Dermot Gallagher dissects the big flashpoints from the weekend’s action and discusses whether Everton should have been awarded another penalty against Brentford for a shirt pull on Richarlison?
Everton 2-3 Brentford
INCIDENT: Richarlison’s shirt is pulled by Brentford defender Kristoffer Ajer in the penalty area directly before Jarrad Branthwaite is sent off for denying a goalscoring opportunity at the other end. Should Everton have had a penalty? And would it have meant Braithwaite remained on the pitch?
VERDICT: The VAR has backed the referee, but would also have cleared his decision if he had given a penalty.
DERMOT SAYS: From what I get fed back, they felt that both players were pulling. They felt Richarlison was pulling Ajer’s shirt and Ajer was pulling his shirt. I would suggest that if Michael Oliver gave this as a penalty, the VAR would go with him. But because he has this opinion that both players are grappling and don’t forget, the referee is relaying back to the VAR what they see. He is of the opinion both players are grappling. If you look, I can understand that to a certain extent.
What happens then, as the play goes on, the VAR checks that off-screen and while they are checking that it goes up field, Branthwaite then gets sent off. So you have this hiatus where he produces a red card, that has to be checked and yes that’s OK, then they go back to that and decide no penalty. When they do that Brainthwiate’s red card stands. Ironically, if they go back and give the penalty, Branthwaite would have stayed on the field.
When anybody pulls a shirt they are taking a massive risk, but the ref felt Ajer was being pulled as well. That is the vagary of VAR, it has backed the referee here, but if he had given a penalty, I am one hundred per cent confident that VAR would have cleared it.
Tottenham 1-0 Burnley
INCIDENT: With the first-half drawing to a close, VAR instructs referee Kevin Friend to look at the monitor as it spotted a potential handball by Ashley Barnes, who was grappling with Davison Sanchez at a Tottenham corner. The ball struck Barnes’ arm, which was in an unnatural position, but the Burnley striker had little time to react to the ball bouncing. So was the right decision made?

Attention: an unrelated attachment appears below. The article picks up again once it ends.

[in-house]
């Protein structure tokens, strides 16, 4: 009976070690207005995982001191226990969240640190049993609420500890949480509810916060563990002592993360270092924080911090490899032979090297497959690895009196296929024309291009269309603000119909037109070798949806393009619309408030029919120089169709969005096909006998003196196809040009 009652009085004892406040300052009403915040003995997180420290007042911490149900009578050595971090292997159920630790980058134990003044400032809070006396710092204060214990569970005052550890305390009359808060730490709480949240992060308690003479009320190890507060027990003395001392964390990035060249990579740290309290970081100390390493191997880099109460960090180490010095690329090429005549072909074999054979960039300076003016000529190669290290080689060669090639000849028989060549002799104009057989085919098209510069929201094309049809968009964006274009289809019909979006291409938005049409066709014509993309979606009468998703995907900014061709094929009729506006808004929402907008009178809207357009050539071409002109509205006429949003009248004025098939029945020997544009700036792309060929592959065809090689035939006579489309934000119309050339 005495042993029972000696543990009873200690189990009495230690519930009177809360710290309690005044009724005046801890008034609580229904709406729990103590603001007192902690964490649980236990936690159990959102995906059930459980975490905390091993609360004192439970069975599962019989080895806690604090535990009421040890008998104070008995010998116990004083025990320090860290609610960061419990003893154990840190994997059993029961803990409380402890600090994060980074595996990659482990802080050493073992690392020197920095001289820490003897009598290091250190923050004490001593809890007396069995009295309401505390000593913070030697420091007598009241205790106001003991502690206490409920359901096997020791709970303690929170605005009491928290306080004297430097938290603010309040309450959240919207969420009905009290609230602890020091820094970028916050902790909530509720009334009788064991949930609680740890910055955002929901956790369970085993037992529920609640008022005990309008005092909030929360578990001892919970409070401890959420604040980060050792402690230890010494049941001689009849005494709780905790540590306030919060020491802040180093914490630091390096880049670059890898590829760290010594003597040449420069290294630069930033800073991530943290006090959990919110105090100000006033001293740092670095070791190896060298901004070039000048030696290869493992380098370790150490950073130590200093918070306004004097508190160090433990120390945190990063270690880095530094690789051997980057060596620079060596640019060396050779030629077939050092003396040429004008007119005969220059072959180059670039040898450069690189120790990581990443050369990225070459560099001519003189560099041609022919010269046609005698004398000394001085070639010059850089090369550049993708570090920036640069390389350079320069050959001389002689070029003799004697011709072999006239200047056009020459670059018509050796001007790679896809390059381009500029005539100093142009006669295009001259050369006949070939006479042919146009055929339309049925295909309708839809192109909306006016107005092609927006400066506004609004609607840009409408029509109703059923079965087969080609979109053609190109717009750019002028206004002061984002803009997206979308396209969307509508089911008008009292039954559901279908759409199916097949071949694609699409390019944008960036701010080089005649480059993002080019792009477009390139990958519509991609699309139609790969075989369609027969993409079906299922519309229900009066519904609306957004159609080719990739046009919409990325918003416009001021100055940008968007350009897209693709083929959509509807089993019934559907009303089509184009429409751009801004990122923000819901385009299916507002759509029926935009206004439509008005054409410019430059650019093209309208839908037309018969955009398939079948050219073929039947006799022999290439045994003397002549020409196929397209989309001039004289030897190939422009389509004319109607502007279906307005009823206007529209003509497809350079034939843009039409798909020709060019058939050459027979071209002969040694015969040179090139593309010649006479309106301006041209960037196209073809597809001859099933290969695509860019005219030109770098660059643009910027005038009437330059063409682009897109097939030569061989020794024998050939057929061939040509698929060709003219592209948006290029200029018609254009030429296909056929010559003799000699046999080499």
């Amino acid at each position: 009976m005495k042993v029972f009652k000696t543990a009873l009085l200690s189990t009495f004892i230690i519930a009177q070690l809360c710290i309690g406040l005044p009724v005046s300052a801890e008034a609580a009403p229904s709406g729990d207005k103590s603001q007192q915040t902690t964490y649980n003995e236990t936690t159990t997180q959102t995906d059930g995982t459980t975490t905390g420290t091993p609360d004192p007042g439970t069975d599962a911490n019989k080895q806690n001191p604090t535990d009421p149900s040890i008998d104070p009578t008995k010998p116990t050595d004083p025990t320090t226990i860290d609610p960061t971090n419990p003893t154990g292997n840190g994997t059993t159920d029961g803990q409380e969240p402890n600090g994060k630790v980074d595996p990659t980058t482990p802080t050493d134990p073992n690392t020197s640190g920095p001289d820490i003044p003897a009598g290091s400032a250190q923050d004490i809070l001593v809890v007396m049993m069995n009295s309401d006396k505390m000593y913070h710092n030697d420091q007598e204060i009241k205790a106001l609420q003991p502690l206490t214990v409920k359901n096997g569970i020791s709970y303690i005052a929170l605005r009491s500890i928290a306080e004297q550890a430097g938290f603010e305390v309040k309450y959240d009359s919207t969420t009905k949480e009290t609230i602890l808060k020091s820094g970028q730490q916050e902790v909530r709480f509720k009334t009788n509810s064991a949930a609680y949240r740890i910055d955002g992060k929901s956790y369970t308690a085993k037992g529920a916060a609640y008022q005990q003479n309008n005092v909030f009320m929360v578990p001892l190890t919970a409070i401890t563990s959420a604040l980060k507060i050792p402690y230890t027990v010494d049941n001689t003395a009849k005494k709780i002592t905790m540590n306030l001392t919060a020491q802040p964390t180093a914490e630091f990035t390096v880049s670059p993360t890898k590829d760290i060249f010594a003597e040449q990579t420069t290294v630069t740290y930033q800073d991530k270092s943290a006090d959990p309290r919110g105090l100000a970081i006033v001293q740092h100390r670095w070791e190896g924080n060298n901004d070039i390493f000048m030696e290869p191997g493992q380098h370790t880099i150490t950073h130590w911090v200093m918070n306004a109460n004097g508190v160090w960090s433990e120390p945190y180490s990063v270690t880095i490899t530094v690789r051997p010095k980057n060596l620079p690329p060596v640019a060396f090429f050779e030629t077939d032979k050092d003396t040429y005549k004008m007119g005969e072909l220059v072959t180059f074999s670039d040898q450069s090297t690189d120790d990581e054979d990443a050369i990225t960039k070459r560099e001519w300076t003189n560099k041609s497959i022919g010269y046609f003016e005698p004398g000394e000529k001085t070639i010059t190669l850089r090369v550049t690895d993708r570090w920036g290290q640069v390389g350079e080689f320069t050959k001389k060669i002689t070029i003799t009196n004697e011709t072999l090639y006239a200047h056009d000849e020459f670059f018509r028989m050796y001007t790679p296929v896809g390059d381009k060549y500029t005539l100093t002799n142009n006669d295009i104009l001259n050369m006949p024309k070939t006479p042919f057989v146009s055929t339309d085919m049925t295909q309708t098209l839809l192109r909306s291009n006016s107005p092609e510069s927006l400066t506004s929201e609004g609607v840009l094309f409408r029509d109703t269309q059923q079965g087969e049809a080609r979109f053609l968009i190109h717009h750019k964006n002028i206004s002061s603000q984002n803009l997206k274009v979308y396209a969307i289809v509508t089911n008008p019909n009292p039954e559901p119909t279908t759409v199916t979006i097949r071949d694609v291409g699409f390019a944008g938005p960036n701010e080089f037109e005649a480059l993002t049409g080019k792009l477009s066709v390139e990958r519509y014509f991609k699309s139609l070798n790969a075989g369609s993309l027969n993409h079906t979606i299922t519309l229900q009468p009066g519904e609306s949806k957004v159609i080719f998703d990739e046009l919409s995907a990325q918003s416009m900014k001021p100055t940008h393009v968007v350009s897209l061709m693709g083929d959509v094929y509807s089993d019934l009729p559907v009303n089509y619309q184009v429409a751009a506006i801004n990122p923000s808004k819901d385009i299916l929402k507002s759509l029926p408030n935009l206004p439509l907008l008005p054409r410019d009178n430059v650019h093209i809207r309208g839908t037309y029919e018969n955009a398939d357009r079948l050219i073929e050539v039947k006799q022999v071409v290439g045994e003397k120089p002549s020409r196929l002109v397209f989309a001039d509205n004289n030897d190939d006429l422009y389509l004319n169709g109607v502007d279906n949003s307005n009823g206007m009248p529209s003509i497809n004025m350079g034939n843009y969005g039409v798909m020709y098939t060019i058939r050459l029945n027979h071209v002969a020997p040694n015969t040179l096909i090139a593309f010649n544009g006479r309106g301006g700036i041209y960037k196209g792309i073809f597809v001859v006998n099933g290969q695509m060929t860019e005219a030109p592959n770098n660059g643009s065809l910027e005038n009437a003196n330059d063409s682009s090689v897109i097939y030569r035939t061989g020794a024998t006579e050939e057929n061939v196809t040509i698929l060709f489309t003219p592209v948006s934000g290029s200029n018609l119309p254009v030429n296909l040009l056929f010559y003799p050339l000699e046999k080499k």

DERMOT SAYS: When it occurred, I never gave it a second thought: the minute I saw a replay, I said: ‘This is going to be a penalty’. We’ve seen it all season and we may not like it – certainly teams don’t like it when we’re on the receiving end of it – but any player who puts his arm out like that so high, it’s been a penalty all season [after the rule change which declared extension of body position is handball].
If it strikes the arm, then it is clear and obvious as the referee didn’t see it. The handball is a factual decision. The directives this season is that if it’s shoulder height or above and it’s away from the body, then [it’s] a penalty [and they have] been given all season.
Intent is totally taken out of the law now. It’s not a nice rule, but the referees have to apply them.
West Ham 2-2 Manchester City
INCIDENT: In the first half of the match, Gabriel Jesus goes down under Kurt Zouma’s challenge in the penalty area. Replays show that Jesus was kicked by Zouma but referee Anthony Taylor did not give a spot kick and VAR chose not to get involved. The contact is clear, so why is it not a penalty?
VERDICT: No penalty. I don’t think it’s a foul.
DERMOT SAYS: There’s contact, no doubt about it but for me, the contact is most made by Jesus coming backwards. The connection is made because Zouma is trying to block the ball, Jesus is spinning his body round and he’s already going backwards with his feet. He doesn’t kick him. The VAR didn’t feel it was a foul nor a clear and obvious error.